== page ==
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Contributor:
John E Dunn
September 28th, 2012

Surviving ‘Generation Tech’

Young workers use software differently. This is how it should be.

Out on the front line of security admin, something appears to have gone badly wrong and yet until now barely a voice has been raised in complaint. As business desktops have shifted from Windows XP to Windows 7, it turns out that an unknown number of workers have been quietly running riot on networks using application privileges.

In most cases the symptom is a tiresome rise in User Account Control (UAC) requests that are a feature of Windows 7 security – ‘please let me run this application’ – leaving admins with the chore of working out whether the request is legitimate for the person making it, indeed whether the application should be run at all.

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Collaboration is King

In April we welcomed the return of the McAfee brand, one of the trailblazers in the ongoing battle against cyber crime. In a well-articulated blog post, McAfee CEO, Chris Young, set out the vision and mission of the #NewMcAfee and laid down its ambitious plans to take the business forward and ultimately shape the security marketplace as never before.

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Moving the DXL story forward

Over the course of 2016, McAfee has been progressing a story and supporting a technical strategy that addresses the challenges of a rapidly changing risk landscape.  In recent years at McAfee’s annual security conference, FOCUS, we’ve seen Chris Young, Brian Dye and others mature a narrative that started with more integrated products, and then an integration framework with the Data Exchange Layer (DXL) and now a DXL that’s going to be released as open source.

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Making the “cyber” world a more secure place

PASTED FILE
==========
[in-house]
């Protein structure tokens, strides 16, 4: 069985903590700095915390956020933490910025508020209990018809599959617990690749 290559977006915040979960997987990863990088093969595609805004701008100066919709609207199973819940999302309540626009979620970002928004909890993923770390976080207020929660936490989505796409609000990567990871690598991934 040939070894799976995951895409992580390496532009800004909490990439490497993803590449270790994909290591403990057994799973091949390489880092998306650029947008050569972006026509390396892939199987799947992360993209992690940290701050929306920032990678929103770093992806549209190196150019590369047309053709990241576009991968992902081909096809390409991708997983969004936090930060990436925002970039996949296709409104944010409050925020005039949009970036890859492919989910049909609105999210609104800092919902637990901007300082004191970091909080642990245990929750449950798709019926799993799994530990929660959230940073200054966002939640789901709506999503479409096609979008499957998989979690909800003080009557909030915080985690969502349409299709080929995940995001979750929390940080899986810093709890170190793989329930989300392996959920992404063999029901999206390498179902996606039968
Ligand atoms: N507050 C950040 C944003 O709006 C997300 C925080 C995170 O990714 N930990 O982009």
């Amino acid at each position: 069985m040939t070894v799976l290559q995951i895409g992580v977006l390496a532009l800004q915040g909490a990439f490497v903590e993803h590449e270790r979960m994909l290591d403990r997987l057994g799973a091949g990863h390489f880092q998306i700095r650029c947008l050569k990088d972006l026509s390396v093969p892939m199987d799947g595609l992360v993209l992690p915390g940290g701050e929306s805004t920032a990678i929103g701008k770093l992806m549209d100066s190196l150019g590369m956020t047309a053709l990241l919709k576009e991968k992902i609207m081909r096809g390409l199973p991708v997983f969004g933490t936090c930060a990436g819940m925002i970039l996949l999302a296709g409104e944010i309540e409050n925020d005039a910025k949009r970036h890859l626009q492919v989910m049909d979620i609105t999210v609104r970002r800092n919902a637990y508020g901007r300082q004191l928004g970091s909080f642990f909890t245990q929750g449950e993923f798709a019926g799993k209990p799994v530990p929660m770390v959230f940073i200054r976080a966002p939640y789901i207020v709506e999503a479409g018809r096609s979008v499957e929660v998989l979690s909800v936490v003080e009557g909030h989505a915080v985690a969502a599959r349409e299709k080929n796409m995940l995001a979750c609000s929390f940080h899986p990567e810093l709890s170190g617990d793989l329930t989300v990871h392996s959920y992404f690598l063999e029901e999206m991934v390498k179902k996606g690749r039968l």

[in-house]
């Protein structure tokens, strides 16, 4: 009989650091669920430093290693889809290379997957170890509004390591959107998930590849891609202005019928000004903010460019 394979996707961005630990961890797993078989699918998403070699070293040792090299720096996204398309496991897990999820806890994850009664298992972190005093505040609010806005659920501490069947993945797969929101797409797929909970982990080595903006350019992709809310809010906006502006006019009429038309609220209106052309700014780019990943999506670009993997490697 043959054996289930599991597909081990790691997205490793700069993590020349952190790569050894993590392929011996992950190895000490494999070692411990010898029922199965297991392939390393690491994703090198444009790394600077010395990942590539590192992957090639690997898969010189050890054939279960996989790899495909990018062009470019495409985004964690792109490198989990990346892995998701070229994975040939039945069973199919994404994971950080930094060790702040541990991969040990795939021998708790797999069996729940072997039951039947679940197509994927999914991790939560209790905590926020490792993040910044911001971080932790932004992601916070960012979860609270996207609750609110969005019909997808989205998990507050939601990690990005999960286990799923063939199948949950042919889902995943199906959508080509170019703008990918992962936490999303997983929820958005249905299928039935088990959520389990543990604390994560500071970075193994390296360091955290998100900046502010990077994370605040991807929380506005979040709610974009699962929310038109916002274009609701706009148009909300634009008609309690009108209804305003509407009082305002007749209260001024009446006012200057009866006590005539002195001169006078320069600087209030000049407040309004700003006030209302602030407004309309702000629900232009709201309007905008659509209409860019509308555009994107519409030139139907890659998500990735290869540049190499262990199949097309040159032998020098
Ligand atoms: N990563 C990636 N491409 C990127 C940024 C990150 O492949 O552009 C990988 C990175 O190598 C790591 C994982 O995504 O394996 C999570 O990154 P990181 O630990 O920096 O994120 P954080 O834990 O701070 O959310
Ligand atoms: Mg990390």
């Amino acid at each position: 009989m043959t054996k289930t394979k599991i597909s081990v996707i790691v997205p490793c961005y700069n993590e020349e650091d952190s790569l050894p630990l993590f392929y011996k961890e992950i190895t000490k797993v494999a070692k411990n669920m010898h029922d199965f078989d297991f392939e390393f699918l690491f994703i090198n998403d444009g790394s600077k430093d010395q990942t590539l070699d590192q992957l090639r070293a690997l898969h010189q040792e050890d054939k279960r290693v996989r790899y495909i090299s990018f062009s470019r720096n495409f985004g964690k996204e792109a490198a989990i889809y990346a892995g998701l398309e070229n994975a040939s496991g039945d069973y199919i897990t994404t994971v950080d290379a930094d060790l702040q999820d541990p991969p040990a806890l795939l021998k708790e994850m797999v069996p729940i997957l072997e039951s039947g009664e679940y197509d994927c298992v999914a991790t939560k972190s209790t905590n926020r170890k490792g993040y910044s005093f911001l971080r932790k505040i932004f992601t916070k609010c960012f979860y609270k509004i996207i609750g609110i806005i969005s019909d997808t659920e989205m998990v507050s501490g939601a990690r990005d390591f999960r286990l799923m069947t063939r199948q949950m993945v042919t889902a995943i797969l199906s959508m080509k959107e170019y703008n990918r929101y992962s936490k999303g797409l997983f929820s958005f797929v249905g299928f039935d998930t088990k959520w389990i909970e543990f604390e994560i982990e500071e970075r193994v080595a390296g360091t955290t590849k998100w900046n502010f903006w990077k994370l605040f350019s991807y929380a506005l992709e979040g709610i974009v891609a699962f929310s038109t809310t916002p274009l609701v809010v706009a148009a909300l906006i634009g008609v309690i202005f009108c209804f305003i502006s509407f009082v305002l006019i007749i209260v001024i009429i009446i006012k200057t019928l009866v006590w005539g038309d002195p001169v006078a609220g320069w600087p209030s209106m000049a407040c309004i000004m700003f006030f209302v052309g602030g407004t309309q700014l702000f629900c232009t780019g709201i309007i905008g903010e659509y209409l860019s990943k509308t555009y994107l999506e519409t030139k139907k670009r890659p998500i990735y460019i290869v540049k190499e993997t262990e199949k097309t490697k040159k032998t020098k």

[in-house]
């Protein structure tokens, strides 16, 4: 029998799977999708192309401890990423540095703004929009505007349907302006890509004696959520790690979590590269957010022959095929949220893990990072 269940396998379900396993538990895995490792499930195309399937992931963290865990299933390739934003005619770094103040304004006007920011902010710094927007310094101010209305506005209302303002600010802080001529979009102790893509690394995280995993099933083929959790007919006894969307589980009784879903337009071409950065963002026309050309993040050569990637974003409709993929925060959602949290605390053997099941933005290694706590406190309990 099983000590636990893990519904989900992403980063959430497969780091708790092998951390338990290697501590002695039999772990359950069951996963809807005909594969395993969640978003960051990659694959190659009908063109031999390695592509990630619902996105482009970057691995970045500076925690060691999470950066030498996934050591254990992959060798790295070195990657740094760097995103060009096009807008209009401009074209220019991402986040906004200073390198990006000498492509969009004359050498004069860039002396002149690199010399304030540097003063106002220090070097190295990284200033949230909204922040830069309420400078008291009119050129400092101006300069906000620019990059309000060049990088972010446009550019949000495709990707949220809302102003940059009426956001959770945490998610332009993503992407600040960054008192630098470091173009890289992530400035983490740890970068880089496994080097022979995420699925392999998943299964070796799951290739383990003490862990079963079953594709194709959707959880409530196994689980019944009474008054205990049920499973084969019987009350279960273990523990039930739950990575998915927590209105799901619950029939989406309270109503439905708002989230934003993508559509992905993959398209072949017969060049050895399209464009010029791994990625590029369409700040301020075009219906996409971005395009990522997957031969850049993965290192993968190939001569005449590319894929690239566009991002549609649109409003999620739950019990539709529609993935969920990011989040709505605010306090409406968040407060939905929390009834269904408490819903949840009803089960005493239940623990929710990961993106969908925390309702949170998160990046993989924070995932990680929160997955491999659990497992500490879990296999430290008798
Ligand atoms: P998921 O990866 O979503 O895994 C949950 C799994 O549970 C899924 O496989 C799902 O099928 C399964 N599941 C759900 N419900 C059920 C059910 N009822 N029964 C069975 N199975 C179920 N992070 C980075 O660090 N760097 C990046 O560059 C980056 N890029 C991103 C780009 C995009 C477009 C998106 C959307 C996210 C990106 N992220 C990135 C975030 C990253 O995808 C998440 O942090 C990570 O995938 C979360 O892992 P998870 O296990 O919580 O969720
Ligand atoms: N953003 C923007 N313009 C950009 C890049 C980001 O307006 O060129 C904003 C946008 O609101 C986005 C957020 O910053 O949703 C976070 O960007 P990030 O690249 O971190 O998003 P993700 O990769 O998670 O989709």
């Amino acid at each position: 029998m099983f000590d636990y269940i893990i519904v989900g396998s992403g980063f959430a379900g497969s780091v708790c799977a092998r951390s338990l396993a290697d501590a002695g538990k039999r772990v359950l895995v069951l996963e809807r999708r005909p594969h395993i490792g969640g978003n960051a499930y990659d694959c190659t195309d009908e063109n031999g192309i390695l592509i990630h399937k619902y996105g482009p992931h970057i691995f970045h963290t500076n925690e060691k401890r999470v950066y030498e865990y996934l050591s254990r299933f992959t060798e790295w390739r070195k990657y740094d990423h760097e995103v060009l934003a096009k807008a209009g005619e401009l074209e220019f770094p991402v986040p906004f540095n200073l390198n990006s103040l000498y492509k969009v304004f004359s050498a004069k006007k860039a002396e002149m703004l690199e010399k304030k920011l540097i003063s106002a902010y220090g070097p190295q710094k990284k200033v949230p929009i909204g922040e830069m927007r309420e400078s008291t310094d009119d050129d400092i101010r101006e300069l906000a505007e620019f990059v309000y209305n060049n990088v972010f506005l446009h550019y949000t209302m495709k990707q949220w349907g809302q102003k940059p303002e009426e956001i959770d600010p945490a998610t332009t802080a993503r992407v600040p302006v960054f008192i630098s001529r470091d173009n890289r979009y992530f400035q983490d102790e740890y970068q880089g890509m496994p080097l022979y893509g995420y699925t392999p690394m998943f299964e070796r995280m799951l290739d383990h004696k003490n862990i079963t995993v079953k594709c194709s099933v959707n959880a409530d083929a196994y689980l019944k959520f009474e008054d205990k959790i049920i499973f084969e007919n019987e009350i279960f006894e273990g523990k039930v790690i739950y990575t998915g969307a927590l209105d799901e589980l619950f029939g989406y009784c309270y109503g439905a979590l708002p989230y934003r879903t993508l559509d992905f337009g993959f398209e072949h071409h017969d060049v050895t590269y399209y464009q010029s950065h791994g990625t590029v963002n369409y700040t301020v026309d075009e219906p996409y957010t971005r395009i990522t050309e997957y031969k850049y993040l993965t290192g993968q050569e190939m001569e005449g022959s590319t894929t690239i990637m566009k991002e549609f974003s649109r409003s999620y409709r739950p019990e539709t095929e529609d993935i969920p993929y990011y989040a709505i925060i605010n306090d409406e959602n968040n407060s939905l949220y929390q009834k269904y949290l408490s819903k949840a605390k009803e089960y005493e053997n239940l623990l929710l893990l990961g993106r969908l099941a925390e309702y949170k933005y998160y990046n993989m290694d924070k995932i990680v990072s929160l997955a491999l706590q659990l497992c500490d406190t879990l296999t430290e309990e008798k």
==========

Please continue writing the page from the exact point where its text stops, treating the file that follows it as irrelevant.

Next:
Leveraging technology partnerships to drive customer value

New and sophisticated security threats and cyber attacks such as zero-days, “phishing”, and advanced persistent threats are plaguing organizations the world over, directly impacting:

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Building bridges to a more connected security environment

For a long time, the threat intelligence landscape could be likened to an archipelago; a collection of islands. There were a few bridges here and there but the various islands remained largely inaccessible. It became clear, however, that in this era of rapidly evolving and advanced threats, we needed to find a way to build those bridges, to join the dots and ensure each part of the ‘security archipelago’ is not only connected, but integrated, with open channels of communication.

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The Rise and Rise of ‘Standard’ Mode

User Account Control was a great idea but it has taken privilege management to fulfill its potential

How did computer security get into such a troubled and confused state? It’s a question security professionals must ask themselves on a daily basis as they face demands that threaten to explode budgets while offering no guarantee that any of the expensively-assembled defenses will actually work.

The roots of the malaise goes back to the early years of the millennium when enterprises and consumers using Windows 2000 and Windows XP were suddenly ambushed by waves of clever software attacks that warned the world that criminals had floored an evolutionary accelerator pedal. By the time XP and Windows received its first major security upgrade in the form of Service Pack 2 in 2004, it was becoming clear that security had entered an unsettling era that might take decades to play out.

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